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Gender Education

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  • 1. ELEMENTS OF RESEARCH XEF 500 PROFESSOR: DR. O. DENIS EKWERIKE CHEYNEY UNIVERSITY DEPARTMENT OF EDUCATION & PROFESSIONAL SERVICES GRADUATE DIVISION of EDUCATIONAL ADMINISTRATION & FOUNDATIONS JO DAN FLOYD, MARCUS FULTON, TERESA HOPSON, ARTHUR JOHNSON, TIA LONG, ANTIONETTE POWELL   What Is the Impact of Gender-Based Education On Public School Achievement?
  • 2. Table of Contents Chapter I : Introduction Chapter II : Literature Review Chapter III : Methodology Chapter IV: Results Chapter V: Discussions  
  • 3. Introduction
  • 4. Methodogy
  • 5.
    • Type of Design: Comparison Study
    • Variables:
          • Independent: Gender
          • Dependent: Student Achievement
  • 6.
    • Population
    • Urban male and female students within the Philadelphia Region
      • Age 8-14
      • Attend Public School
      • Included 60 students: 25 boys, 35 girls
  • 7.
    • Instrumentation
    • 10-item survey, “Gender Preference Survey” using the Likert Scale
      • Questions included:
        • Gender preference
        • Participation
        • Competition
        • Achievement
        • Teacher Rapport
        • Over Educational Experience
        • Demographic Information: gender; grade level
  • 8. Reliability & Validity Validity : Evidence provided support for the relations to other variables of validity. Reliability : Questions were repeated to show consistency and stability of answers
  • 9.
    • Procedure
      • Individual in-person surveys
      • Lasting 20-25 minutes
      • Monitored by homeroom teacher
      • Teachers administered the surveys and returned within two days
      • Anonymity was ensured
  • 10.
    • Data Analysis
    • Organized into four categories
      • Girls
      • Boys
      • Combined
      • Overall rating
    • Reviewed and critiqued to identify commonalities
    • Based on the data
      • Inferred that girls do better than boys
  • 11. Literature Review
  • 12.
    • Inclusion Criteria:
      • Twenty-Year Period from 1988-2008
      • Research cited from public school data findings.
    Literature Review
  • 13.
    • Topics Covered:
    • Cognitive Ability: Genetic or Social Conditioning?
    • Coeducational Disparity
    • Disadvantages of Same-Sex Schooling
    • Benefits of Same-Sex Schooling
    • Summary
    •  
    Literature Review
  • 14.
    • Genetic or Social Conditioning?
    • Boys and girls are 'hard-wired' at birth (Kimura, 2004)
    • Social Conditioning (Elder & Paul, 2007; Tindall & Hamil, 2004)
    •  
    Literature Review
  • 15.
    • Coeducational Disparity
    • Girls get less attention (McCloskey, 1994)
    • Girls may get sexually-harassed (McCloskey, 1994)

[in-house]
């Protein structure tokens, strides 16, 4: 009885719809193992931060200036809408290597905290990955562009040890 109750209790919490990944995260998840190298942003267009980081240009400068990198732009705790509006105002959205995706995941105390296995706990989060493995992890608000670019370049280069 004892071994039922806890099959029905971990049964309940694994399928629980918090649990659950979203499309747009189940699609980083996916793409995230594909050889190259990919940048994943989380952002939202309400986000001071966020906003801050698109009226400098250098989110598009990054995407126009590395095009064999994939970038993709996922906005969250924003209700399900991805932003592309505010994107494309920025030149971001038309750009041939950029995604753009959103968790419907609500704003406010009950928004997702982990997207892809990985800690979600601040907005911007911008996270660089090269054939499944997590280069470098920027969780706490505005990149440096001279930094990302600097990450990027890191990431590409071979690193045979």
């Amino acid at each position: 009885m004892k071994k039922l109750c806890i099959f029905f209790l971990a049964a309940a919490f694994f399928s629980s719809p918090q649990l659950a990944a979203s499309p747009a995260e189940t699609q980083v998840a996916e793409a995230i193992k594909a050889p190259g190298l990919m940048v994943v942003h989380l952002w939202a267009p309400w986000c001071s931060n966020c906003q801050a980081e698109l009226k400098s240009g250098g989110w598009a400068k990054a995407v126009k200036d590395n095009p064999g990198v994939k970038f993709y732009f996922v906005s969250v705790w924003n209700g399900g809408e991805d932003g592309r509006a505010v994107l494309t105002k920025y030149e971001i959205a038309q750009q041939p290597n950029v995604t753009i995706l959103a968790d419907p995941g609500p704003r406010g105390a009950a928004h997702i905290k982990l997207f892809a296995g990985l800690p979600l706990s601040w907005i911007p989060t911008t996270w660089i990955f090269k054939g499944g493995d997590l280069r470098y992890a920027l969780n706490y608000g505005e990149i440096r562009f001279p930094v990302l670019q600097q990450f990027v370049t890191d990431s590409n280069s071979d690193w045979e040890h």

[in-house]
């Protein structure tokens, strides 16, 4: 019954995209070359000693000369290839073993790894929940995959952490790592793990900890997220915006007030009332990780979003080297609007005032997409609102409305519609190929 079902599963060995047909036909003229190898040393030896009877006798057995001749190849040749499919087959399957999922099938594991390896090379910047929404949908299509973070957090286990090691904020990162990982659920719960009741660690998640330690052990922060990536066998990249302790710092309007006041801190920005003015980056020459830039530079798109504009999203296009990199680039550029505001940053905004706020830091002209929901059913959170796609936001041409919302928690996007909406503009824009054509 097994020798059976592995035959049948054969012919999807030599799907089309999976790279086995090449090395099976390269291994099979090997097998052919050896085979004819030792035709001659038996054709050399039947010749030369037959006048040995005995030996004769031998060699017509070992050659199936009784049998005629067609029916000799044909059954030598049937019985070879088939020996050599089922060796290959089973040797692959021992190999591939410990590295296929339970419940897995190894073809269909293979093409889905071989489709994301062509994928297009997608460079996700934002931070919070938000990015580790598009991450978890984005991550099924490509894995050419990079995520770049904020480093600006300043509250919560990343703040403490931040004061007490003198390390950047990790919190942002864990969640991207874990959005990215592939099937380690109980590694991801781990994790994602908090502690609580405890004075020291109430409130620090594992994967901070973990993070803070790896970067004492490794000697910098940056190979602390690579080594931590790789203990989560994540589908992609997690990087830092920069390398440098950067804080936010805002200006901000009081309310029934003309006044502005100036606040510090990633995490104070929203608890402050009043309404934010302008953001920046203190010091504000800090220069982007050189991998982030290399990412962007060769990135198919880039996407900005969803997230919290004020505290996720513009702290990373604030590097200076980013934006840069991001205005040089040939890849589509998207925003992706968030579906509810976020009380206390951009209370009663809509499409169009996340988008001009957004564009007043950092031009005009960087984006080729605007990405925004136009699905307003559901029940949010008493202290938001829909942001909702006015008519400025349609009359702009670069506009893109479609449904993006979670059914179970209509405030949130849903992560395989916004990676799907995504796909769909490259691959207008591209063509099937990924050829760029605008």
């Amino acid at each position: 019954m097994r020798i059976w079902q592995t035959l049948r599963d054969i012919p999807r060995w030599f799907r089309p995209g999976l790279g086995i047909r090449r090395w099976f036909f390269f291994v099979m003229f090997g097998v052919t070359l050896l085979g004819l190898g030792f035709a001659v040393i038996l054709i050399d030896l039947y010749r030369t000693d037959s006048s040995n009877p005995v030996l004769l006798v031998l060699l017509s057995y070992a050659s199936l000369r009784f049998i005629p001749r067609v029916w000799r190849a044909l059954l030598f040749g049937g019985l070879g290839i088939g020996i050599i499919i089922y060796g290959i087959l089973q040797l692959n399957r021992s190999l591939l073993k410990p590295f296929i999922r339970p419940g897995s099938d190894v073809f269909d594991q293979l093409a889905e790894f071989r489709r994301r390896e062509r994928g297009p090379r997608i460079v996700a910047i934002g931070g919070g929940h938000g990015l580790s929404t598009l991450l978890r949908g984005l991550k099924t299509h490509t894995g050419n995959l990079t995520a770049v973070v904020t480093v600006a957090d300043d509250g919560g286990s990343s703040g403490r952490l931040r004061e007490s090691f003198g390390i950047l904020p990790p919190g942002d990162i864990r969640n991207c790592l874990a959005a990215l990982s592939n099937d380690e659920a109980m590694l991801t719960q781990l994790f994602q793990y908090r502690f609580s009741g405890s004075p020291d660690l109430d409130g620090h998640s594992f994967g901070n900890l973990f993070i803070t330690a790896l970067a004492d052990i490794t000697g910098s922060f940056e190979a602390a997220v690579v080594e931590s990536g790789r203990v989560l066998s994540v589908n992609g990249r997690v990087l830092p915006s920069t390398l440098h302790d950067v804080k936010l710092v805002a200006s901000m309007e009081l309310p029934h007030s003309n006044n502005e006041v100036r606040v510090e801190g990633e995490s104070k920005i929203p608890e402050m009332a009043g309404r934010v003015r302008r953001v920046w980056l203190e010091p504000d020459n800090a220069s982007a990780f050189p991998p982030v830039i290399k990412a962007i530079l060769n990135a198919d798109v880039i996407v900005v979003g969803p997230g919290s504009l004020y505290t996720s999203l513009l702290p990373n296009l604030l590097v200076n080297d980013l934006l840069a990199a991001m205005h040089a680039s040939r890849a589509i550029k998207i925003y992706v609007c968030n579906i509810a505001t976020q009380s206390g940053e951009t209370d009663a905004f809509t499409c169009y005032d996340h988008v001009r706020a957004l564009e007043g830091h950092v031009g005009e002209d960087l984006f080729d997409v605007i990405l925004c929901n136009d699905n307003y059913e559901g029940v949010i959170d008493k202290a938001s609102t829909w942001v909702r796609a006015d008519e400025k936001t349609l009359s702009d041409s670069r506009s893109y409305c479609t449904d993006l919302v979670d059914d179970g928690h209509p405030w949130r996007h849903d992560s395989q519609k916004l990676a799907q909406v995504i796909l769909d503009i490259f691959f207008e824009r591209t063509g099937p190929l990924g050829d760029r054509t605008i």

• Girls self-esteem wanes during adolescent years
    • (Brown- Nagin, 2000)
    • Girls better at language arts (Worrell, 2005; Kimura, 2002)
    • However, most students at the bottom of class are boys (Pollack, 1999)
    • More boys are held back, suspended, misdiagnosed
    • (Halpern, 2000; Weil, 2008)
    •  
    Literature Review
  • 16.
    • Disadvantages for Same-Sex Schooling
    • Students in same-sex environment may become homosexual (Salomone, 2003; Sather, 2007)
    • Gender stereotypes may be reinforced (Elder & Paul, 2007)
    • Civil rights violation (Strauss, 2006)
    Literature Review
  • 17.
    • Benefits of Same-Sex Schools
    • Students see same-sex teacher role models (Riordan, 2000)
    • Students feel less embarrassment, less peer pressure (Salomone, 2003)
    • Students (both genders)have higher career goals
    • (Riorda as cited in Brown-Nagin, 2000)
    • Girls can participate in male-dominated sports (Russell-Baca, 2007)
    • Boys can participate in arts or 'girly' classes (Russell-Baca, 2007)
    • Girls can participate in math or science (masculine) classes
    • (Lippa, 2002)
    • Classes of both genders have less discipline problems (Lippa, 2002)
    Literature Review
  • 18.
    • Summary
    • Gender-specific environments have a positive impact on academic achievement
    • (Barton & Cohen, 1994; Lippa, 2002; Salomone, 2003; Tindall & Hamil, 2004; Weil, 2008)
    • “ Girls and boys are similar and different....Differences are not deficiencies” (Halpern, 2000, p. 73)
    Literature Review
  • 19. Results
  • 20. Results Percentage of boys and girls who participated The information provided in this pie chart shows out of a total of 60 students 42 % were boys and 58% were girls. Figure 1-2 Grade of student participants Figure 1-1
  • 21. Overall level of Achievement due to preference There was a big difference in the preferences of the students in 3 rd grade compared to those in the 8 th grade. Overall the third grade students agreed that a gendered- based education would help them to improve academically. On the other hand the 8 th graders did not seem very interested in gendered-based education. The findings show that either way they feel that they would achievement at their individual potential. Results
  • 22. Interpretation of Research
  • 23. Interpretation of Research A. Benefits outweighs negatives 1. Academically beneficial 2. Less behavioral problems 3. Self-esteem improves
  • 24. B. As it relates to our surveys 1. Children want to be in mixed classes 2. Socialization is a big deal 3. Children not aware of their academic future at these ages Interpretation of Research
  • 25. C. Limitations 1. Not enough time 2. Not enough students D. Generalizability 1. Can be performed with any school, any grade Interpretation of Research
  • 26.
    • E. Recommendations
      • Consider Girls High, and Southwest Boys as agents of change
      • More research on topic
      • More surveys available on topic
    • F. Conclusion
    • 1. Try It, it may actually work!!
    Interpretation of Research